Allice Florence, my daughter, is to have fifty acres more or less of lot No. 182 bounded on North by Lot No. 181. South by Nash Swanson. East by dower of Martha Evans & West by Dr. Joe Bradfield. Said fifty acres to belong to my said daughter Allice Florence during her natural life & after her death to her children. I also give to my said daughter Allice Florence three hundred dollars in money to be paid her a the death of my said wife. If there should be anything left, I desire it to be equally divided between my said children, share and share alike. if a division cannot be made without sale then let there be such sale without any order of court. I do not wish any returns made unless absolutely necessary. I hereby appoint as my executor & Executrix of this my last will my son William T. H. Evans and my daughter Lucy Ann Florence. This March 7" 1882.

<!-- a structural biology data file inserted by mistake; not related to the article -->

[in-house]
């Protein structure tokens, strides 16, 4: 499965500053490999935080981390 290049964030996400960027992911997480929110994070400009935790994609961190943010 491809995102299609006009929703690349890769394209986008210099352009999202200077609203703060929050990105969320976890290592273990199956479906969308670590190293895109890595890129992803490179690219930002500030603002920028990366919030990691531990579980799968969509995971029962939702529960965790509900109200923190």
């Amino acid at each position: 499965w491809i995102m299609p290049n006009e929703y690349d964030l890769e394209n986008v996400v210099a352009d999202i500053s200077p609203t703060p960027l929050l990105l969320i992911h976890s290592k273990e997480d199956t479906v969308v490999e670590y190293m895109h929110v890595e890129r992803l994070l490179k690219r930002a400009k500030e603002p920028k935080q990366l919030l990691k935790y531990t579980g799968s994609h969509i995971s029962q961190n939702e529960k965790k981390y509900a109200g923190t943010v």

The foregoing signed sealed published and declared by Aaron Evans as his last will and testament in our presence and in presence of each other the witnesses the same in his presence and at his request on this the 7" day of March 1882.
James A. Cox
E. F. Martin
Filed in office this Sept. 1, 1890
R. W. Young Ordinary
Will made in Troup
County 24 April 1860; recorded 3 Oct 1860 by Samuel
2. Cartwright, Ordinary [now at Troup County Archives, LaGrange, GA]
Will Book B, page 203; DR 152; Box 4
In the name of God Amen
I Thomas Hines of the aforesaid State and County now being of Sound mind but being advanced in life and knowing that it is ordained that all men must die do hereby and herein make this my last will and Testament revoking and annulling all others heretofore made by me.
I will and desire that after my death my body be buried in a decent and Christian manner.
After my just debts are paid I will and bequeath to my beloved wife Lucy Hines Two Hundred dollars in money, my negro woman Louisa and her Eldest Child a boy by the name of Lafayette. The Said woman to be disposed of as she may think proper at her death but the boy at the end of her widowhood or death to belong to my children. After my death I desire that my wife shall have such household property as she was possessed of at time of our marriage and Such as she has made for herself in the meantime.